Talking to your children about their weight and food choices is a tricky matter, as it could influence whether a child develops an eating disorder, according to a new study. 

Researchers at the University of Minnesota Medical School said that conversations focusing on body weight and size are linked to an increased risk of unhealthy dieting, binging, and other weight-controlling behaviors in young people. 

“Because adolescence is a time when more youths engage in disordered eating behaviors, it is important for parents to understand what types of conversations may be helpful or harmful in regard to disordered eating behaviors and how to have these conversations with their adolescents,” Jerica M. Berge, an assistant professor at the U of M, and others wrote in the study, published today in JAMA Pediatrics

Besides choosing the right words, the best way to show the importance of nutrition over numbers on a scale is to lead by example, according to Dr. Russell Marx, chief science officer with the National Eating Disorders Association (NEDA). 

“The most important thing is modeling. The kids will follow more what their parents do, rather than what they say,” Marx said in an interview with Healthline. “If you’re modeling good behavior, it’s going to come through.” 

Adolescence can be a difficult time for anyone, and with rising social pressures, Marx said being body conscious isn’t unusual for children of that age.

“Most kids in our society, especially girls, are concerned about their weight. It’s quite normative to be dieting, but it’s about finding a balance point between eating and exercise,” he said. “People shouldn’t feel compelled to push their problems down to the fork and eat their problems.”

How Parents Affect Kids' Eating Habits

Researchers asked 2,348 adolescents and 3,528 parents how they dealt with the topic of weight. They found that parents who talked to their obese children about nutrition and healthy eating were less likely to have a child with an eating disorder than parents whose conversations focused on body weight and size.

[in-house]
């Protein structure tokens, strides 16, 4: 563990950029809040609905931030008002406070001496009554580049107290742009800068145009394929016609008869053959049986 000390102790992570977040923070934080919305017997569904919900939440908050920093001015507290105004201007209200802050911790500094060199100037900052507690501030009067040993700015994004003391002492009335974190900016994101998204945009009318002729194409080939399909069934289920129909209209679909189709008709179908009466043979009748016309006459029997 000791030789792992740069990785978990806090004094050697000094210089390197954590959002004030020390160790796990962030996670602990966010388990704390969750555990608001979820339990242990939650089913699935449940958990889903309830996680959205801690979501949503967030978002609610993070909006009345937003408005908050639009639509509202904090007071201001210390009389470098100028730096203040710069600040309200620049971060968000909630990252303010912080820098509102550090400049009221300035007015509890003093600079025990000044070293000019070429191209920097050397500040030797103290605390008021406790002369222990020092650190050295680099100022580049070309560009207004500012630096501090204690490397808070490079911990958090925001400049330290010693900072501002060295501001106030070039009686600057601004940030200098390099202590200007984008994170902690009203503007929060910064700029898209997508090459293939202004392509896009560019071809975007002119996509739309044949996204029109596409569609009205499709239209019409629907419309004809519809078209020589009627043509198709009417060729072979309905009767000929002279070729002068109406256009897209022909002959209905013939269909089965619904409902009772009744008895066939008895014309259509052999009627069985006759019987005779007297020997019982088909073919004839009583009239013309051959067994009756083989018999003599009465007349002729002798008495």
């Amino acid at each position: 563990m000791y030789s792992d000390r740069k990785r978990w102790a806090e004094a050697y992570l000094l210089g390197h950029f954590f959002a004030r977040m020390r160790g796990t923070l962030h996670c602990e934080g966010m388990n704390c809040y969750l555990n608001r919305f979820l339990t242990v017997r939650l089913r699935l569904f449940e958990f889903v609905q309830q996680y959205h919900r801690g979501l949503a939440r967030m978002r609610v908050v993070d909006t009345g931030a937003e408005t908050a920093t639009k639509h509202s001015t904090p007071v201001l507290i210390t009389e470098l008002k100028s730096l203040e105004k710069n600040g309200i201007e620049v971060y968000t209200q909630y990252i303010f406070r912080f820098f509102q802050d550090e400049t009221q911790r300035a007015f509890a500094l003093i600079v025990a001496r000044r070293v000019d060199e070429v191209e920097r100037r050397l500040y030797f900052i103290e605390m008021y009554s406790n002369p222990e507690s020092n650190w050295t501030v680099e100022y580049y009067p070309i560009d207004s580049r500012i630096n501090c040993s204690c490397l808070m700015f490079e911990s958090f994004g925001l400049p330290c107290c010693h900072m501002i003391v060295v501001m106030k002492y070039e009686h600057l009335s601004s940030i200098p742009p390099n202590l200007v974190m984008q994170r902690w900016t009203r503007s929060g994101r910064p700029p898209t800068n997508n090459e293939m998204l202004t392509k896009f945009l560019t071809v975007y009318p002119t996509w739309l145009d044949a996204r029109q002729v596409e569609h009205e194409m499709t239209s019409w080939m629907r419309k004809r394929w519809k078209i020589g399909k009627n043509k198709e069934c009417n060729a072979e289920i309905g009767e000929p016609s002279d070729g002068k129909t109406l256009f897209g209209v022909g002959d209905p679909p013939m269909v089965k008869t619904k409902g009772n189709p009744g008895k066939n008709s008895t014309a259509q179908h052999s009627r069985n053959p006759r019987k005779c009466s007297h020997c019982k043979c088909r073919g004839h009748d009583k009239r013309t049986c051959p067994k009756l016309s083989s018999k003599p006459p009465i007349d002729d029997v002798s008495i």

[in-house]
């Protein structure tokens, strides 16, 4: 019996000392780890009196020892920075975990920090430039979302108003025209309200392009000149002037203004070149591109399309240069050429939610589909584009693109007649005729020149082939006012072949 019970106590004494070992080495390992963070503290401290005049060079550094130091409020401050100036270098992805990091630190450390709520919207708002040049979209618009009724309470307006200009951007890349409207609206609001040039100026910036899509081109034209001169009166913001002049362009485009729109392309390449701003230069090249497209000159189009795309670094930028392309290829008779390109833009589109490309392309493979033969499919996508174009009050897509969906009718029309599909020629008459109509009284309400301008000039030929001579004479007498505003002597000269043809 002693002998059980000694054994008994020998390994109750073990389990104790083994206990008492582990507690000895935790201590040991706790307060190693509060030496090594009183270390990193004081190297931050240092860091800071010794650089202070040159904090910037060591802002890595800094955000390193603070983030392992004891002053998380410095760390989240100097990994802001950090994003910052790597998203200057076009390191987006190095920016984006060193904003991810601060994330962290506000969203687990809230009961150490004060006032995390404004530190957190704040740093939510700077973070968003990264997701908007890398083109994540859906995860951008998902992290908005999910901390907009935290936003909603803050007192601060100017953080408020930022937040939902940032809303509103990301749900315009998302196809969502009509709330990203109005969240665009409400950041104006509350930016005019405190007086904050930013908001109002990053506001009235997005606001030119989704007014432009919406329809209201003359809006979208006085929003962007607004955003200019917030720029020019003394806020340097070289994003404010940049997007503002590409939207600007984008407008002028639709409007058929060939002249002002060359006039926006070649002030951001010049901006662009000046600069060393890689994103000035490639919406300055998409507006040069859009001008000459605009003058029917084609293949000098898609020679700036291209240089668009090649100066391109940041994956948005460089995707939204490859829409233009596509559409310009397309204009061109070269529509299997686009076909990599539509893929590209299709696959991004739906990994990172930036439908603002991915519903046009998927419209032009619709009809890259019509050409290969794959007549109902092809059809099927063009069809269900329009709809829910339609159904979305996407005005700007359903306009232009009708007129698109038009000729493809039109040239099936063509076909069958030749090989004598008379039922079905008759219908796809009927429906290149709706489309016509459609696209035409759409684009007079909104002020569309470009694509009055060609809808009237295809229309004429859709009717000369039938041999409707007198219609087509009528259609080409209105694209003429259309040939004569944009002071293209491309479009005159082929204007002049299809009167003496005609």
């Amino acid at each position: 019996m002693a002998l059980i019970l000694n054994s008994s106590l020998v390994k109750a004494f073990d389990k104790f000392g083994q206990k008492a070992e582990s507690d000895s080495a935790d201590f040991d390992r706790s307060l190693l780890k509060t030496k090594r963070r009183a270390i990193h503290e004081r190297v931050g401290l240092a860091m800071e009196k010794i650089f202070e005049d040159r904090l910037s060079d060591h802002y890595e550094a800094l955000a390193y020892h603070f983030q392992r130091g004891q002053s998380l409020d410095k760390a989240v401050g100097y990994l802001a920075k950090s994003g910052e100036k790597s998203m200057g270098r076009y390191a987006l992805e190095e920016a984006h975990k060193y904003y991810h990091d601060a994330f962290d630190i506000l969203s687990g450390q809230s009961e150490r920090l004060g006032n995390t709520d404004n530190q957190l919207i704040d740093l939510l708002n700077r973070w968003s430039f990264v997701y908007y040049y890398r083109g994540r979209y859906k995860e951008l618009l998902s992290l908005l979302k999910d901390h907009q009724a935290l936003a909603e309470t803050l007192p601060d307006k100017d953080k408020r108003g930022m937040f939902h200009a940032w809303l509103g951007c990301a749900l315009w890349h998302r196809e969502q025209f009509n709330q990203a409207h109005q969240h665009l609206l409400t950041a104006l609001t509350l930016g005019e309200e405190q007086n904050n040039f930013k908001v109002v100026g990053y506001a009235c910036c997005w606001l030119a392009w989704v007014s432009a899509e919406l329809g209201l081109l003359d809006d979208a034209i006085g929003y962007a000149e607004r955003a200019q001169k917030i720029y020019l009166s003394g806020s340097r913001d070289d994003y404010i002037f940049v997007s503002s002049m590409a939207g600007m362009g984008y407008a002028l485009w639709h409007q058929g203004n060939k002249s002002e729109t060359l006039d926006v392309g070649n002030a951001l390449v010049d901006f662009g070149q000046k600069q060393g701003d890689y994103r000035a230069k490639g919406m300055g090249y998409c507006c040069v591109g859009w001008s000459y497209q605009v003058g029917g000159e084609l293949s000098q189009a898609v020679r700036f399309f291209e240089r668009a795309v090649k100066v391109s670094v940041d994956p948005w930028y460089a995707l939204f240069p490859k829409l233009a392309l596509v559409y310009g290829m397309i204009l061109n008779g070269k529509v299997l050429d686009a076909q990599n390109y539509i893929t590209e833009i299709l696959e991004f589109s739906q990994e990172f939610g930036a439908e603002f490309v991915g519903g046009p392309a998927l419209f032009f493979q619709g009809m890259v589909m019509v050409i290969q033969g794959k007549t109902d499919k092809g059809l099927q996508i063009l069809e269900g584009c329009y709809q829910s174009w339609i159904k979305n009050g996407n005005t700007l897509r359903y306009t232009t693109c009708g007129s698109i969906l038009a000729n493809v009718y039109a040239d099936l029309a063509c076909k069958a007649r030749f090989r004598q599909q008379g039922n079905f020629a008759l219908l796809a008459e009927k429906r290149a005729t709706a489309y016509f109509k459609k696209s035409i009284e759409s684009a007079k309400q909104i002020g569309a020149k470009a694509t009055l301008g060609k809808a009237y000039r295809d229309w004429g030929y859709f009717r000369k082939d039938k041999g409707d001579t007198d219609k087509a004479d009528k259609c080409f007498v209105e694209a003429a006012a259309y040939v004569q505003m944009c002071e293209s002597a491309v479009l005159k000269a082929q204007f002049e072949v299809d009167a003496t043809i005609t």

“These findings suggest that parents should avoid conversations that focus on weight or losing weight and instead engage in conversations that focus on healthful eating, without reference to weight issues,” the researchers concluded. “This approach may be particularly important for parents of overweight or obese adolescents.” 

However, the researchers said their data cannot establish a cause-and-effect relationship between these discussions and childhood eating disorders. For example, as they noted in the study, children with eating disorders may incite weight-related conversations, instead of the conversations prompting the eating disorders. 

The researchers said that if parents are looking for the best ways to talk about weight with their children, discussing and promoting healthy habits like eating well and exercising regularly will yield better outcomes, regardless of their child’s age and weight.

Leading by Example and Getting Help

The study also noted the importance of a father’s role in weight discussions. Researchers found that fathers who had weight-centered conversations had children who were significantly more likely to diet or to practice other unhealthy weight-control behaviors.

“I think that’s true with my experience as well,” Marx said, mentioning tips for body-positive days on NEDA’s blog.

When speaking to a child about his or her health and weight, Marx said, it's important for parents not to use demeaning or shaming language and not to engage in badgering or harassment. 

“If you harass, it becomes a power struggle,” he said. “It’s about modeling the behavior.” 

Marx said parents should look for opportunities to lead by example, whether it’s picking the right foods at the supermarket or finding chances to exercise.

However, he said, if a child is showing signs of an eating disorder, parents should take the child to a doctor because there could be other explanations for sudden weight changes, including depression and diabetes.

“It’s good if you have that level of concern, to start with professional help,” Marx said. “That’s a good statement as well. It shows care.”

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